Designing a product like an Eskimo builds an igloo

When an Eskimo builds his igloo, he does it with tradition and consistency. And when he goes to sleep, he sleeps well. But when the melting ice wakes him up, and it becomes unbearable to sleep any further, he is motivated to do something about it.

Building his own dwelling creates a special closeness with his space. It motivates him to take action immediately when a problem arises. Without this immediacy and prompt action, failures will build up and soon become unsustainable.

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In product design, we see this same thing happening: When something breaks, and we don't take prompt action, it leads to tech & design debt, bugs and eventually failures that spiral out of control.

But premature or wilful change is also to the detriment of the product: Learnings that was waiting to be unlocked at a later stage is now lost, and the product and its ecosystem can't reach fitness and sustain its equilibrium.

So the dilemma is this:

When do you change something at just the right time?

The Eskimo doesn't have this dilemma. He built his own house with century-old tried and tested traditions. He then continues to live in it and has a clear incentive to change something, but only when it absolutely needs to change.

In contrast, Christopher Alexander explains in his book, Notes on the Synthesis of Form, how most modern-day architects have failed in this regard:

Think of the wilful forms of our own limelight-bound architects. The individual, since his livelihood depends on the reputation he achieves, is anxious to distinguish himself from his fellow architects, to make innovations, and to be a star.

Designers begin to make personal innovations and changes for no reason except that prospective clients will judge their work for its inventiveness.

Now, of course, this isn’t true of product designers. 😉

However, let’s imagine for a moment that it is. When we do find ourselves in a tricky situation, uncertain about whether we should change systems, features or a pattern, Alexander’s direction seems quite straight-forward:

Ignore the fads & don't design out of ego.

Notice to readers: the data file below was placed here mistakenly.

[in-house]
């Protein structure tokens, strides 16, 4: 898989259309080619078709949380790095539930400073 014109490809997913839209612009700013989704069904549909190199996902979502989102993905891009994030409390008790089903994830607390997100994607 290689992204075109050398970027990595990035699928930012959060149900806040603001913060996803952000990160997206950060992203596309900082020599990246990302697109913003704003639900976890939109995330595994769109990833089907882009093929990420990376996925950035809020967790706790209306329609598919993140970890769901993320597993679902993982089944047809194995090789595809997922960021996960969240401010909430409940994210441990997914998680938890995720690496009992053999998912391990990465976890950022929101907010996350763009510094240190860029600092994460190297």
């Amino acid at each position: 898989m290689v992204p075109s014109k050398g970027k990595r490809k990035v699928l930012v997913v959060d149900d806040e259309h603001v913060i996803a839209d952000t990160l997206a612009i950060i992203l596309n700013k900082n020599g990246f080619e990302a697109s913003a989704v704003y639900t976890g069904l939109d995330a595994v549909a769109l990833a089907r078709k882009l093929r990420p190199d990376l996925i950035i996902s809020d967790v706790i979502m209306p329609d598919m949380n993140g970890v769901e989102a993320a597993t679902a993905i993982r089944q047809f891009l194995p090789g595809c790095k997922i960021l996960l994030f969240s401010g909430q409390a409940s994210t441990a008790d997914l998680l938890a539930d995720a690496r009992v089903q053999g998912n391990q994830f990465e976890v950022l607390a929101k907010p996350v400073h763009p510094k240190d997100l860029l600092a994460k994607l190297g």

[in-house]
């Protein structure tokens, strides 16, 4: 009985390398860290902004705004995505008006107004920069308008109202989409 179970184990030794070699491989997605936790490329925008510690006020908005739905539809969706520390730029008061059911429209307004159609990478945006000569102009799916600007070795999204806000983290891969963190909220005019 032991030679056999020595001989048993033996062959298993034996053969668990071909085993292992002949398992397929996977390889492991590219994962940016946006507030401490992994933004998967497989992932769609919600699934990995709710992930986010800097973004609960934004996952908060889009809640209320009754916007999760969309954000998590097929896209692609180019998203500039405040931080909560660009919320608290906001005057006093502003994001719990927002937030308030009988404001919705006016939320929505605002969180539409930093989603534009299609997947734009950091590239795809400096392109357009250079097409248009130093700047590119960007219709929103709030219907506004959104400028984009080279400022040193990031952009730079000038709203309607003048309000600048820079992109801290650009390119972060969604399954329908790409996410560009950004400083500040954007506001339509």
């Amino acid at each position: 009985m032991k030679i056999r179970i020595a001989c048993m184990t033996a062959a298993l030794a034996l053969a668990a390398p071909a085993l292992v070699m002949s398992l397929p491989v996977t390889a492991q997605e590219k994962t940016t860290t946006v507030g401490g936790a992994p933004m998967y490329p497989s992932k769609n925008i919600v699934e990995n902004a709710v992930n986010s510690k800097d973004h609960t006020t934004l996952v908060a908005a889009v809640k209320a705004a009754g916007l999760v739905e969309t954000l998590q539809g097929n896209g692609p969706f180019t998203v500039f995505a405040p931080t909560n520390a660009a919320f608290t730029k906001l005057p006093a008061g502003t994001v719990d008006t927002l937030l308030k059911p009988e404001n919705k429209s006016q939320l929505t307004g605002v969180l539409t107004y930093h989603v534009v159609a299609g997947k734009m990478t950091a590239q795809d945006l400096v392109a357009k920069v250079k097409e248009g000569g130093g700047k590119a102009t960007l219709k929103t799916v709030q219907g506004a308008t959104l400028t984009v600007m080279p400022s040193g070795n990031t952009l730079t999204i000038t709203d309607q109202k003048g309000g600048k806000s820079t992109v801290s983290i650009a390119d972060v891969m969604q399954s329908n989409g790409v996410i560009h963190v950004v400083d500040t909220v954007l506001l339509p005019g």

But sometimes things get sticky. Knowing when something is really broken or has reached misfit, is challenging. Sometimes, we run into situations like these…

  • Our boss told us to change something
  • There is new tech available
  • Customers continuously request a feature
  • Competition X is ahead of us
  • The business model seems unsustainable
  • The vision has changed

I get it. I’ve seen all of these situations play out before. Sometimes, the change came at just the right time, and other times, premature change created ripple effects where the slightest failure, like Alexander, puts it, “grow wider and wider until they were spreading too fast to be corrected.”

So how do you objectively know when something is unfit and ready for change?

There is no better wisdom I can share but what Alexander wrote 4 decades ago in A Timeless Way of Building:

There is one timeless way of building. It is a thousand years old, and the same today as it has ever been. The great traditional buildings of the past, the villages and tents and temples in which man feels at home, have always been made by people who were very close to the center of this way.

It is not possible to make great buildings, or great towns, beautiful places, places where you feel yourself, places where you feel alive, except by following this way.

Knowing when something is fit for change, boils down to this:

Know your customer, know your business, know your product.

Misfit will arise, change will be timely, and all 3 stakeholders will flourish.

Besides that, ignore the fads and don’t design out of ego.

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